Generations of ethnic Mong people in Vietnam have sought redemption and salvation for departed relatives through unique funeral rituals.
Funeral musicians loudly blew their khen, a Vietnamese windpipe, while circling the funeral area, showering the space with a melancholic medley of enigmatic sound.
Cutting through the noise was the nauseating smell of freshly slaughtered cows and pigs mixed with the pungent scent of corn wine.
The aromas from these Mong delicacies were inescapable to funeral visitors.
The funeral was for Vu Khai Lu, 61, a resident of Chung Pa B Hamlet, nestled in Meo Vac District in the northern province of Ha Giang.
Lu’s body had been casually wrapped in cloth as it lay on a bamboo stretcher hung in the heart of the main chamber under strips of colorful votive paper dangling from the ceiling above.
All eyes were fixed on the shamans as they repeatedly poured wine and spooned rice into a kettle and pot placed next to the body’s head.
Khen and other traditional instruments, still playing, made the gloomy funeral scene even drearier. When the music paused, however, mourners took advantage of the opportunity to refill each other’s wine glasses.
The melodies are meant to guide the perished person towards heaven and reincarnation in their next life.
Every night during the funerary service, the shamans walk around the home to the sound of khen music with wooden swords and handfuls of ranh grass to ‘fight against the enemy’.
On the porch, three big pots of water boiled over a blazing fire.
Nearby a group of local youths who had just butchered a large pig were dividing the meat into portions.
Fresh pig legs and ribs were hanging everywhere.
As a traditionally dressed couple and two young men struggled to guide a large pig towards the corpse, a shaman began tying a linen strap to the animal’s neck before fastening the other end to the deceased’s left hand while mumbling softly.
The animal was then immediately slaughtered in front of the couple.
Half an hour later, another couple brought another pig to the body, which was also slain immediately following a similar ritual.
According to Vu Mi Su, a retired teacher and elder in the hamlet who presided over the funeral, the strap-tying rite is meant as a presentation of the pig as a gift for the deceased in the afterworld.
Relatives, in-laws, and friends customarily bring a four-legged animal to funerals – either a cow, pig or goat – depending on their financial situation and relationship with the dead person’s family, Su added.
Portions of the meat are given to the host family to treat guests, the animals’ owners, and musicians during the days-long service.
A shaman ‘feeds’ Vu Khai Lu’s dead body while it lies on a stretcher during his three-day funeral. Photo: Tuoi Tre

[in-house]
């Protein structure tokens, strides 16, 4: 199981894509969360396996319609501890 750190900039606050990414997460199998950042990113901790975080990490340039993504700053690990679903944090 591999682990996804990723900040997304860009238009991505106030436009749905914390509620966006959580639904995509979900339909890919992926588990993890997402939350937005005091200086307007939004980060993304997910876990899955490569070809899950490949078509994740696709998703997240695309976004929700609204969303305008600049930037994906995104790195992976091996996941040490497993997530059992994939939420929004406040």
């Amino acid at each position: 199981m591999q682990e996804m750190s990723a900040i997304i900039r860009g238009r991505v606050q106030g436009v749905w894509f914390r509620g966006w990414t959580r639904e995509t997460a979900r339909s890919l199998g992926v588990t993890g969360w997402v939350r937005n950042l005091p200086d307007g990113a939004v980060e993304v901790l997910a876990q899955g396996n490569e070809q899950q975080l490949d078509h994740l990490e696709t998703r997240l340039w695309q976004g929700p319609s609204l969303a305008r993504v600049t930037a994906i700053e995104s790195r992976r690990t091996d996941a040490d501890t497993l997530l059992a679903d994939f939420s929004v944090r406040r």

By the end of Lu’s funeral, a total of 20 pigs, three cows, and a number of goats were offered, a modest showing compared to larger services which can receive dozens of pigs and goats and more than 10 cows.
“The host family cannot reject the offerings and are thus indebted to the animal owners. The family will give back the exact number of cattle heads when they eventually attend the funerals of their visitors,” Su added.
Before bringing the dead to their final resting place, Mong people traditionally leave the bodies to sun-dry in their yard for half a day.
The perished, including men, are dressed in traditional linen outfits for women before burial.
Experts on Mong culture attribute the long-standing practice of laying the corpse on a stretcher to the people’s mountainous habit and the painstaking difficulty of transport in the area.
The bulky coffin is typically placed in the graveyard before the rites are performed and the body is carried to the final resting place by stretcher.
Most corpses give off a foul odor after two or three days of lying bare during the funeral.
Longer services, meanwhile, pose health hazards, as a number of cases have been recorded in which the living have contracted contagious diseases from the dead who are placed uncovered on the stretcher.
The most extreme case recorded to date is an attack of meningococcal meningitis, caused by a type of bacteria called Neisseria meningitides.
The disease became an epidemic in the community after a days-long funeral in Can Chu Phin District in the early 1990s, eventually claiming 13 lives.
In recent years, an increase in awareness of the health perils involved in the practice has led some Mong families in Ha Giang Province to adjust the rituals and instead place their perished relatives in coffins shortly after their last breath.
However, to create widespread changes to the practice would take a revolution. It seems the rituals are hardwired among the Mong people, who fear any changes may do harm to the future generations, Su noted.
Sung Dai Hung, director of the Ha Giang Department of Labor, War Invalids, and Social Affairs, said it would be incredibly difficult to sway beliefs held by members of the lineage, and change is impossible without a consensus being reached.
A few years earlier, his entire extended family convened a meeting before hesitantly deciding to put Hung’s late father in a coffin shortly following his death.
They did not begin adopting the new practice until three years later, when nothing wrong has happened to the dead man’s grave or the lineage.